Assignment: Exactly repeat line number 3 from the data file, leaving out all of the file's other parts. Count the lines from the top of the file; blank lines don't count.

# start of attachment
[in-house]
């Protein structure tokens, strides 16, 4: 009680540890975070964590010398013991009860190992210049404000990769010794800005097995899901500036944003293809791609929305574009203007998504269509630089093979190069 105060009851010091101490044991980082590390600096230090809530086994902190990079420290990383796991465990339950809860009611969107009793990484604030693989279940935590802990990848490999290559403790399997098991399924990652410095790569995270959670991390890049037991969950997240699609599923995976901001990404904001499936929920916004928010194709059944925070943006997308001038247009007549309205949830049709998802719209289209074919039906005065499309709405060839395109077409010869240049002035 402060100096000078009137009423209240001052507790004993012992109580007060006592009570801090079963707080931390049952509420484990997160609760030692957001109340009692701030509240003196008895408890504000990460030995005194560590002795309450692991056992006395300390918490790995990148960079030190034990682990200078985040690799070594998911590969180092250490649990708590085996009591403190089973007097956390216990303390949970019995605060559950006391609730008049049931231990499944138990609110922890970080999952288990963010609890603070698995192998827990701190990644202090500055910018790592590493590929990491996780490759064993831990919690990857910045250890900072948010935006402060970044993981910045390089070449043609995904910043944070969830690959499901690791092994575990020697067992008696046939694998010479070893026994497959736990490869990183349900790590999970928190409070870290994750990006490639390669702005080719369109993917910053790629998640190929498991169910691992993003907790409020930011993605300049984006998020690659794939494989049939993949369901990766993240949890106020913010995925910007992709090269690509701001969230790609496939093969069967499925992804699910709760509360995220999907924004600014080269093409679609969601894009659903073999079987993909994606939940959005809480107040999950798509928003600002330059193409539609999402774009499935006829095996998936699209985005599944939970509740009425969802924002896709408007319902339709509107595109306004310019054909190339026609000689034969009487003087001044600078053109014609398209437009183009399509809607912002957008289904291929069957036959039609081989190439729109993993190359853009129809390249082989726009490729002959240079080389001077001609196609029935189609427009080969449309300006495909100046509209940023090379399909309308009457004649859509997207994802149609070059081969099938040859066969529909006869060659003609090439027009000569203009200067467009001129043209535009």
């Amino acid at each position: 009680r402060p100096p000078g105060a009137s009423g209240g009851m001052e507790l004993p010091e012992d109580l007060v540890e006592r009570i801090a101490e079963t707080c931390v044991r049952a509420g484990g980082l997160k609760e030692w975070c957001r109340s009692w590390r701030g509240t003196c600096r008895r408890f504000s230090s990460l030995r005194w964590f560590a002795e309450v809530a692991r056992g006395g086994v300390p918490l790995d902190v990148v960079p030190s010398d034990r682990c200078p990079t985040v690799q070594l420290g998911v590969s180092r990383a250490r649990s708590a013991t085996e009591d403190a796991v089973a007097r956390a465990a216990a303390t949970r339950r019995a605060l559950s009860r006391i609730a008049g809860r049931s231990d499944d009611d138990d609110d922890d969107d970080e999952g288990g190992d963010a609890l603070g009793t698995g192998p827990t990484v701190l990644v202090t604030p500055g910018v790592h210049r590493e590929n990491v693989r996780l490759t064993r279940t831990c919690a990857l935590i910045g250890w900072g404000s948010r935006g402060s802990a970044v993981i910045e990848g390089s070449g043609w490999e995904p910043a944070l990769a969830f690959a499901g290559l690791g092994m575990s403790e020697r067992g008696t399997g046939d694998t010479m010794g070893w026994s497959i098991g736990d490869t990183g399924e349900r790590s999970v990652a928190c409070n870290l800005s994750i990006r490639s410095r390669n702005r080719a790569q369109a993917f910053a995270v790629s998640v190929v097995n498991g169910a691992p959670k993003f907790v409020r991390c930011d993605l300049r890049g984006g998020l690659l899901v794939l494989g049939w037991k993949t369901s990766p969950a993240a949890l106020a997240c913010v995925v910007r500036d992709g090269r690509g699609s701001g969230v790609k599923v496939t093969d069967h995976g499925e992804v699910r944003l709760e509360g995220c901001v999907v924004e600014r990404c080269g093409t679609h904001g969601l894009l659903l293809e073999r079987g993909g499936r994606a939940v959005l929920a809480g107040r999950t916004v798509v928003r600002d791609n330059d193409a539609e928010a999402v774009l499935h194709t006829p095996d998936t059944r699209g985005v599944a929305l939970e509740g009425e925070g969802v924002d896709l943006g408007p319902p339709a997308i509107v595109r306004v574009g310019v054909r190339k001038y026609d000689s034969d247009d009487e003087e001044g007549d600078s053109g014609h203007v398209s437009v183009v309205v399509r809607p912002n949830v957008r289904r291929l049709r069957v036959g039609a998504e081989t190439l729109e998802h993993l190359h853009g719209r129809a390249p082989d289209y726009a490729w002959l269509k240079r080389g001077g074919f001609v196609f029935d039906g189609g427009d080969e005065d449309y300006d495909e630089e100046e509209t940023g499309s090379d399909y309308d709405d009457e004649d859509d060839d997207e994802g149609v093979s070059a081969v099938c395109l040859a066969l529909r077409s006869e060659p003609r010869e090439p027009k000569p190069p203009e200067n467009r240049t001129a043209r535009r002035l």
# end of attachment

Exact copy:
């Amino acid at each position: 009680r402060p100096p000078g105060a009137s009423g209240g009851m001052e507790l004993p010091e012992d109580l007060v540890e006592r009570i801090a101490e079963t707080c931390v044991r049952a509420g484990g980082l997160k609760e030692w975070c957001r109340s009692w590390r701030g509240t003196c600096r008895r408890f504000s230090s990460l030995r005194w964590f560590a002795e309450v809530a692991r056992g006395g086994v300390p918490l790995d902190v990148v960079p030190s010398d034990r682990c200078p990079t985040v690799q070594l420290g998911v590969s180092r990383a250490r649990s708590a013991t085996e009591d403190a796991v089973a007097r956390a465990a216990a303390t949970r339950r019995a605060l559950s009860r006391i609730a008049g809860r049931s231990d499944d009611d138990d609110d922890d969107d970080e999952g288990g190992d963010a609890l603070g009793t698995g192998p827990t990484v701190l990644v202090t604030p500055g910018v790592h210049r590493e590929n990491v693989r996780l490759t064993r279940t831990c919690a990857l935590i910045g250890w900072g404000s948010r935006g402060s802990a970044v993981i910045e990848g390089s070449g043609w490999e995904p910043a944070l990769a969830f690959a499901g290559l690791g092994m575990s403790e020697r067992g008696t399997g046939d694998t010479m010794g070893w026994s497959i098991g736990d490869t990183g399924e349900r790590s999970v990652a928190c409070n870290l800005s994750i990006r490639s410095r390669n702005r080719a790569q369109a993917f910053a995270v790629s998640v190929v097995n498991g169910a691992p959670k993003f907790v409020r991390c930011d993605l300049r890049g984006g998020l690659l899901v794939l494989g049939w037991k993949t369901s990766p969950a993240a949890l106020a997240c913010v995925v910007r500036d992709g090269r690509g699609s701001g969230v790609k599923v496939t093969d069967h995976g499925e992804v699910r944003l709760e509360g995220c901001v999907v924004e600014r990404c080269g093409t679609h904001g969601l894009l659903l293809e073999r079987g993909g499936r994606a939940v959005l929920a809480g107040r999950t916004v798509v928003r600002d791609n330059d193409a539609e928010a999402v774009l499935h194709t006829p095996d998936t059944r699209g985005v599944a929305l939970e509740g009425e925070g969802v924002d896709l943006g408007p319902p339709a997308i509107v595109r306004v574009g310019v054909r190339k001038y026609d000689s034969d247009d009487e003087e001044g007549d600078s053109g014609h203007v398209s437009v183009v309205v399509r809607p912002n949830v957008r289904r291929l049709r069957v036959g039609a998504e081989t190439l729109e998802h993993l190359h853009g719209r129809a390249p082989d289209y726009a490729w002959l269509k240079r080389g001077g074919f001609v196609f029935d039906g189609g427009d080969e005065d449309y300006d495909e630089e100046e509209t940023g499309s090379d399909y309308d709405d009457e004649d859509d060839d997207e994802g149609v093979s070059a081969v099938c395109l040859a066969l529909r077409s006869e060659p003609r010869e090439p027009k000569p190069p203009e200067n467009r240049t001129a043209r535009r002035l």